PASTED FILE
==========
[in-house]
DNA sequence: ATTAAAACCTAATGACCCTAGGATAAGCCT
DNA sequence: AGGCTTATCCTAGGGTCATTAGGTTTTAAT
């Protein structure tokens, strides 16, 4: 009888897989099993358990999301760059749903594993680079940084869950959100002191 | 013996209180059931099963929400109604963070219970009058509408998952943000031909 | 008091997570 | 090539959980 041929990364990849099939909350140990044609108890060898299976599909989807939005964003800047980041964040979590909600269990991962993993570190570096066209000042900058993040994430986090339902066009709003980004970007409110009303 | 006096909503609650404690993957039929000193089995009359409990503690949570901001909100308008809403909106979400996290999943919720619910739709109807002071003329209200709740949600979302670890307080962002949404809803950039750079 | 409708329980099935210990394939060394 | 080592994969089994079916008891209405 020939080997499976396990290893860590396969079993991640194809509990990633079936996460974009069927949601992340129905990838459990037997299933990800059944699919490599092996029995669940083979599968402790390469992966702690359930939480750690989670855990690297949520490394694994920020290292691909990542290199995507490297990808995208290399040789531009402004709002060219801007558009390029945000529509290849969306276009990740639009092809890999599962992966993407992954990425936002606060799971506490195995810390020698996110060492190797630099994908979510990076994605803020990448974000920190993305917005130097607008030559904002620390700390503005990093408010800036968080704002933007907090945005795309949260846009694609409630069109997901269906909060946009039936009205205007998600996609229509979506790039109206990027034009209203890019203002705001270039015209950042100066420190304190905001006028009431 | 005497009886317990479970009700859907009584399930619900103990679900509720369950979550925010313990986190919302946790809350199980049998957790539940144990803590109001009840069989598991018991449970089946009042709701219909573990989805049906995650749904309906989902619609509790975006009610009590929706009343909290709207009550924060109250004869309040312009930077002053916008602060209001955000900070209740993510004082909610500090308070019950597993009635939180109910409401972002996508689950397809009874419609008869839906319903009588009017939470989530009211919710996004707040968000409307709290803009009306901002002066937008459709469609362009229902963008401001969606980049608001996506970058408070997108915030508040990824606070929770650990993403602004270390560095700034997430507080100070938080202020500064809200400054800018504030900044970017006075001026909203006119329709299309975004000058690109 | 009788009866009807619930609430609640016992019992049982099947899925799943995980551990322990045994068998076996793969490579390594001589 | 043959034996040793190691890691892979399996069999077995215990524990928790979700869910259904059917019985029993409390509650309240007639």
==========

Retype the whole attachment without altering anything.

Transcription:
[in-house]
DNA sequence: ATTAAAACCTAATGACCCTAGGATAAGCCT
DNA sequence: AGGCTTATCCTAGGGTCATTAGGTTTTAAT
């Protein structure tokens, strides 16, 4: 009888897989099993358990999301760059749903594993680079940084869950959100002191 | 013996209180059931099963929400109604963070219970009058509408998952943000031909 | 008091997570 | 090539959980 041929990364990849099939909350140990044609108890060898299976599909989807939005964003800047980041964040979590909600269990991962993993570190570096066209000042900058993040994430986090339902066009709003980004970007409110009303 | 006096909503609650404690993957039929000193089995009359409990503690949570901001909100308008809403909106979400996290999943919720619910739709109807002071003329209200709740949600979302670890307080962002949404809803950039750079 | 409708329980099935210990394939060394 | 080592994969089994079916008891209405 020939080997499976396990290893860590396969079993991640194809509990990633079936996460974009069927949601992340129905990838459990037997299933990800059944699919490599092996029995669940083979599968402790390469992966702690359930939480750690989670855990690297949520490394694994920020290292691909990542290199995507490297990808995208290399040789531009402004709002060219801007558009390029945000529509290849969306276009990740639009092809890999599962992966993407992954990425936002606060799971506490195995810390020698996110060492190797630099994908979510990076994605803020990448974000920190993305917005130097607008030559904002620390700390503005990093408010800036968080704002933007907090945005795309949260846009694609409630069109997901269906909060946009039936009205205007998600996609229509979506790039109206990027034009209203890019203002705001270039015209950042100066420190304190905001006028009431 | 005497009886317990479970009700859907009584399930619900103990679900509720369950979550925010313990986190919302946790809350199980049998957790539940144990803590109001009840069989598991018991449970089946009042709701219909573990989805049906995650749904309906989902619609509790975006009610009590929706009343909290709207009550924060109250004869309040312009930077002053916008602060209001955000900070209740993510004082909610500090308070019950597993009635939180109910409401972002996508689950397809009874419609008869839906319903009588009017939470989530009211919710996004707040968000409307709290803009009306901002002066937008459709469609362009229902963008401001969606980049608001996506970058408070997108915030508040990824606070929770650990993403602004270390560095700034997430507080100070938080202020500064809200400054800018504030900044970017006075001026909203006119329709299309975004000058690109 | 009788009866009807619930609430609640016992019992049982099947899925799943995980551990322990045994068998076996793969490579390594001589 | 043959034996040793190691890691892979399996069999077995215990524990928790979700869910259904059917019985029993409390509650309240007639």